The Existence of a Separate Stratum of the Intelligentsia

The separation of mental and manual labor is a fundamental feature of all societies based on class exploitation. Socialism inherits from capitalism this division of society into those that work with their minds and those that work with their hands. For a prolonged period of time socialist society depends on the existence of a separate stratum of the intelligentsia – technical and administrative cadre – distinct from the working class. It is from the ranks of this stratum that the new bourgeoisie in the Soviet Union emerged. As long as the division between mental and manual labor exists, as long as there are special categories of managers and technicians that are distinguished from the working class, by differences in their nature of their work, by a different style of life, by higher wages and certain other privileges, the danger of the emergence of a new bourgeoisie and the restoration of capitalism exists. These distinctions cannot be done away with immediately, there must be a prolonged period of raising the cultural level and scientific knowledge of the working class, of combatting the bourgeois ideas that defend the division of society into classes, and of organizing the masses of workers to control every aspect of society.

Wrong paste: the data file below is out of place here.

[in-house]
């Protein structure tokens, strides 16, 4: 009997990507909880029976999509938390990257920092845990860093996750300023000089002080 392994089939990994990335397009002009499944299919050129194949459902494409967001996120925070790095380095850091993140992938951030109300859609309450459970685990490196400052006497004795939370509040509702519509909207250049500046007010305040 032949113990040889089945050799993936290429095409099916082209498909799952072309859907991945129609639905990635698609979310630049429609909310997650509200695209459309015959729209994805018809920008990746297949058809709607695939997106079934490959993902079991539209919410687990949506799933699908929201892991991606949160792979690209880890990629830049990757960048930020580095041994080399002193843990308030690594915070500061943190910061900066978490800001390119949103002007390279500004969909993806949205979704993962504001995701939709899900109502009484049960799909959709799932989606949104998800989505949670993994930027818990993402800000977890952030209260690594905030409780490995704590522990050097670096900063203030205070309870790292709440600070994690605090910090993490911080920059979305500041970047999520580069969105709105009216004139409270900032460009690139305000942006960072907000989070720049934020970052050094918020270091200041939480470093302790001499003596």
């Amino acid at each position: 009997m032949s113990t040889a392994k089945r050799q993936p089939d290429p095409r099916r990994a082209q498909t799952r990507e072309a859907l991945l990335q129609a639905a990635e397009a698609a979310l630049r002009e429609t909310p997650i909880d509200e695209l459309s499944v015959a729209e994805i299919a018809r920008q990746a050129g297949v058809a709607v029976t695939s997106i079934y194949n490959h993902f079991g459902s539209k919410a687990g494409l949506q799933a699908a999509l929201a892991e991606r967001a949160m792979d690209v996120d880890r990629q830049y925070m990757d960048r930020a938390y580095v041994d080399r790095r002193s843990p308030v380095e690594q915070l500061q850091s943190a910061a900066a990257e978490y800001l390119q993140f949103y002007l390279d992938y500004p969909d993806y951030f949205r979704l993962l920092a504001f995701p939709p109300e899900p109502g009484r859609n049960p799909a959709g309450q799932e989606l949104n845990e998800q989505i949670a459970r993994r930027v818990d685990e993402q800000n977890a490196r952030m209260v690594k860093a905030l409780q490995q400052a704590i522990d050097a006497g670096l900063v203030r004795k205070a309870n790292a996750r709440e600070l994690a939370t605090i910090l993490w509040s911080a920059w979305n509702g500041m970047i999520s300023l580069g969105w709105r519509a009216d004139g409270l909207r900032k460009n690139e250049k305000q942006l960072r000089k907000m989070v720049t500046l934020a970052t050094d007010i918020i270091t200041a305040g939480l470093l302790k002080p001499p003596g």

Workers’ Control From Above and Below

Stalin thought that the training of the broad masses of workers to govern is accomplished primarily through the mobilization of the workers to criticize the shortcomings in the work of the Party and the state and economic administration.

... what is required in order to give full play to the powers and capacities of the working class and the working people generally, and to enable them to acquire the faculty of administering the country? It requires above all, honest and Bolshevik observance of the slogan of self-criticism, honest and Bolshevik observance of the slogan of criticism trom below ot the shortcomings and errors in our work. If the workers take advantage of the opportunity to criticize shortcomings in our work frankly and bluntly, to improve and advance our work, what does that mean? It means that the workers are becoming active participants in the work of directing the country, economy and industry. [Vol. 11, p. 40]

In addition to preparing the working masses to govern all aspects of society, the organization of the workers to keep vigilant watch over the administrative organs is critical to the survival of the dictatorship gf the proletariat. If only a dozen or so leading comrades are on the watch, taught Stalin, problems are sure to be overlooked.

We must see to it that the vigilance of the working class is not damped down, but stimulated, that hundreds of thousands and millions of workers are drawn into the general work of socialist construction, that hundreds of thousands and millions of workers and peasants, and not merely a dozen leaders, keep vigilant watch over the progress of our construction work, notice our errors and bring them to the light of day. [Vol. 11, p. 39]